• A large robot (called a Peace Keeper) gets very angry and threatens humans. He fires a blast of energy, causing an explosion that burns up Dr Tenna’s son, Toby. The death is not shown but the boy’s hat is all that is left.
  • The android Toby thinks he is human. He falls out of the window of a high-rise building and finds he can fly. He crashes into buildings, a billboard and a bridge, and is chased by a speeding train.
  • Droids chase Toby. He collides with car windscreens and is harpooned by ropes of green energy. A giant flying ship attacks him with dozens of missiles. When the missiles explode, Toby is flung through the air and knocked unconscious.
  • A teenage girl gives a younger girl a chainsaw. The younger girl fires it up and chases other children. In the same scene, a young girl fires a crossbow, apparently at other children.
  • Ham Egg shoots Astro with a taser-like weapon, knocking him unconscious.
  • In a gladiator-style arena, Astro is forced to fight other robots. Robots with saw-like attachments attack Astro. Astro destroys a robot on an electrical barrier, and the robot explodes. Dozens of robots with various weapons attack Astro, but he destroys them all. A giant robot stomps on Ham Egg and tries to kill him, but Astro stops the robot’s foot from crushing Ham.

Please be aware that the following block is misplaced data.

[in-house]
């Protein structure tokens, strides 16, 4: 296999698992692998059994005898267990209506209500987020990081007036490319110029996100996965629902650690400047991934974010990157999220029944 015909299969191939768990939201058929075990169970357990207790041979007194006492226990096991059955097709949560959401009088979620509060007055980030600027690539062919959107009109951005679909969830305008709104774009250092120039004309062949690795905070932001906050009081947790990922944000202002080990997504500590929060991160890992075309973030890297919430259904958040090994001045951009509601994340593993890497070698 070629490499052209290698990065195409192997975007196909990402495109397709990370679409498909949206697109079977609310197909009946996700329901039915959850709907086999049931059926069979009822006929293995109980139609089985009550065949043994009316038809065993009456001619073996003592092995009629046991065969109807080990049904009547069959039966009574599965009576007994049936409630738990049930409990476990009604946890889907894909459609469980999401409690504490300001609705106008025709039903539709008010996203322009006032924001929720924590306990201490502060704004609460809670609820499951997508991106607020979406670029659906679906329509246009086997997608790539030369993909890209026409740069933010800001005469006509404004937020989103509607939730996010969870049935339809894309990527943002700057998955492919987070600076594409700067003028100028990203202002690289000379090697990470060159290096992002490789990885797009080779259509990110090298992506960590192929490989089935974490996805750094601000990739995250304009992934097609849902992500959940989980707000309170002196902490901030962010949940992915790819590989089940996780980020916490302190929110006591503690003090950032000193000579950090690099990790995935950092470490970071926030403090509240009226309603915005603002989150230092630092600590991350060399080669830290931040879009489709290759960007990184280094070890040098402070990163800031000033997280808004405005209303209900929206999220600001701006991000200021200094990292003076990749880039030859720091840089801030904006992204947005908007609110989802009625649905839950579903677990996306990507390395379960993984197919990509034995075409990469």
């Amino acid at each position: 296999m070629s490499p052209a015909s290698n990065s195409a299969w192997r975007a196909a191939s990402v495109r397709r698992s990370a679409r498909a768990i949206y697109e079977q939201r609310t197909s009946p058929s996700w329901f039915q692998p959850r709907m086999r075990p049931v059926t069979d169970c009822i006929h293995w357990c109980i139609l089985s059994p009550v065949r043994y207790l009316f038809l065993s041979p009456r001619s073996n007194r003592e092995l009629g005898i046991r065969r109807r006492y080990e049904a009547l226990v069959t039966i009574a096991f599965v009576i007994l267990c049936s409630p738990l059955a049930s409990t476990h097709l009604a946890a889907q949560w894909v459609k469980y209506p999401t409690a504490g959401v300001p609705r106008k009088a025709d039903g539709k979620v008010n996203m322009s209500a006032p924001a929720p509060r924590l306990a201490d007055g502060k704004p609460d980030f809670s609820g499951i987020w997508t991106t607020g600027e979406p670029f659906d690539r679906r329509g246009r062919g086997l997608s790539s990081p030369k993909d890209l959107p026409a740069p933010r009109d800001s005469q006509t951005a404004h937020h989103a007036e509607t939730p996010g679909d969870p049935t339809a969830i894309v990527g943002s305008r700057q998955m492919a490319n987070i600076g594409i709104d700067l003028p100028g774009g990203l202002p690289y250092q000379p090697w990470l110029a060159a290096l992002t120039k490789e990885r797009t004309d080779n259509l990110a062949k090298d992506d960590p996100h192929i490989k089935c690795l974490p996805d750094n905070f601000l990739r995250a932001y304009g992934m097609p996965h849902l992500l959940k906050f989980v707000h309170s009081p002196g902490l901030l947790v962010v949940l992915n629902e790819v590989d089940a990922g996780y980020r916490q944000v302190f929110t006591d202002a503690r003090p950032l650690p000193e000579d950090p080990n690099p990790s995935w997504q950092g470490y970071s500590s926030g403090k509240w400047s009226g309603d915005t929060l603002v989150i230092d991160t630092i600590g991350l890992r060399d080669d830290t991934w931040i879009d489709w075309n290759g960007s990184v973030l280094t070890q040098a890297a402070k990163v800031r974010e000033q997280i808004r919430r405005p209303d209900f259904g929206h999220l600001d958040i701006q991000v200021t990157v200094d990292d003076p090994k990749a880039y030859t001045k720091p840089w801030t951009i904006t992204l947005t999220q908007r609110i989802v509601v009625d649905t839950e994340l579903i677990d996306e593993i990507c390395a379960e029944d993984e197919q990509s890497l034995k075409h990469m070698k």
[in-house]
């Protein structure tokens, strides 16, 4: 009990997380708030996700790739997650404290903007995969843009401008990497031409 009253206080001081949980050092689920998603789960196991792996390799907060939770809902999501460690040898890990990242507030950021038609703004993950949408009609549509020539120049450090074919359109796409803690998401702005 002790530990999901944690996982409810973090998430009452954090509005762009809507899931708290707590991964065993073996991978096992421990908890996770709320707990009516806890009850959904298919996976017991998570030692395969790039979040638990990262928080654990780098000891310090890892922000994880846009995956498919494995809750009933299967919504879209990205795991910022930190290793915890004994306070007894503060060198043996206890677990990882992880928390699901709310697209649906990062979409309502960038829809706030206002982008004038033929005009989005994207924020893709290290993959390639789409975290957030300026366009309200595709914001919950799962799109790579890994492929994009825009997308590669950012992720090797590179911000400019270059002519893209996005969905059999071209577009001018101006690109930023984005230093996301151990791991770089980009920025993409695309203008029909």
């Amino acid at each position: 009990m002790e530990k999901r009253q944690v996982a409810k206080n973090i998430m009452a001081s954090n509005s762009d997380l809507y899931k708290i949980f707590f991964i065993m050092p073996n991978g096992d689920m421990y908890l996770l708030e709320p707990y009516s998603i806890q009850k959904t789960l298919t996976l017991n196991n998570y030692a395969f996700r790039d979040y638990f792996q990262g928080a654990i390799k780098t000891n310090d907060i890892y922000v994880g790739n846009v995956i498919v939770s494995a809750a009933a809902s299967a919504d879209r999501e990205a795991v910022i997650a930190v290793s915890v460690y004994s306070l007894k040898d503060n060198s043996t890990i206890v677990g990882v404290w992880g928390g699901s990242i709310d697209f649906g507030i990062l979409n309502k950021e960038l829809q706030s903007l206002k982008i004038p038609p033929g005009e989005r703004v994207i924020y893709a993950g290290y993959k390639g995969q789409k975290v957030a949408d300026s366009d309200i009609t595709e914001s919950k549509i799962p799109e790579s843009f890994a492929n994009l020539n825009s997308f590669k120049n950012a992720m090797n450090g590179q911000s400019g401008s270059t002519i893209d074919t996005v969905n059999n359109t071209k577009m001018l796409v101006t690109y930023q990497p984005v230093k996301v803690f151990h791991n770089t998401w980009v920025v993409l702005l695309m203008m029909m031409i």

• Dr Tenna removes Astro’s energy source, which kills Astro. But Tenna has a change of heart and puts the energy source back, bringing Astro back to life.
  • President Stone orders Tenna shot for treason.
  • A giant robot (the Peace Keeper) shovels President Stone into his mouth.
  • In an extended action scene, the Peace Keeper attacks Astro. During the fight we see Astro’s arms transform into cannons. Astro shoots the Peace Keeper; the Peace Keeper throws Astro through the air; a building falls on the Peace Keeper; the Peace Keeper tries to eat Astro; the Peace Keeper uses a building like a baseball bat and hits Astro through the air like a ball; machine guns appear out of Astro’s buttocks and shoot the Peace Keeper in the face.
  • The Peace Keeper chases a group of children and young teenagers in a flying car.
  • Astro deliberately flies into the chest of the Peace Keeper, and both explode. After the explosion, Astro lies on the ground with his arm partly cut off. We are told that Astro can’t be fixed. But another robot brings him back to life.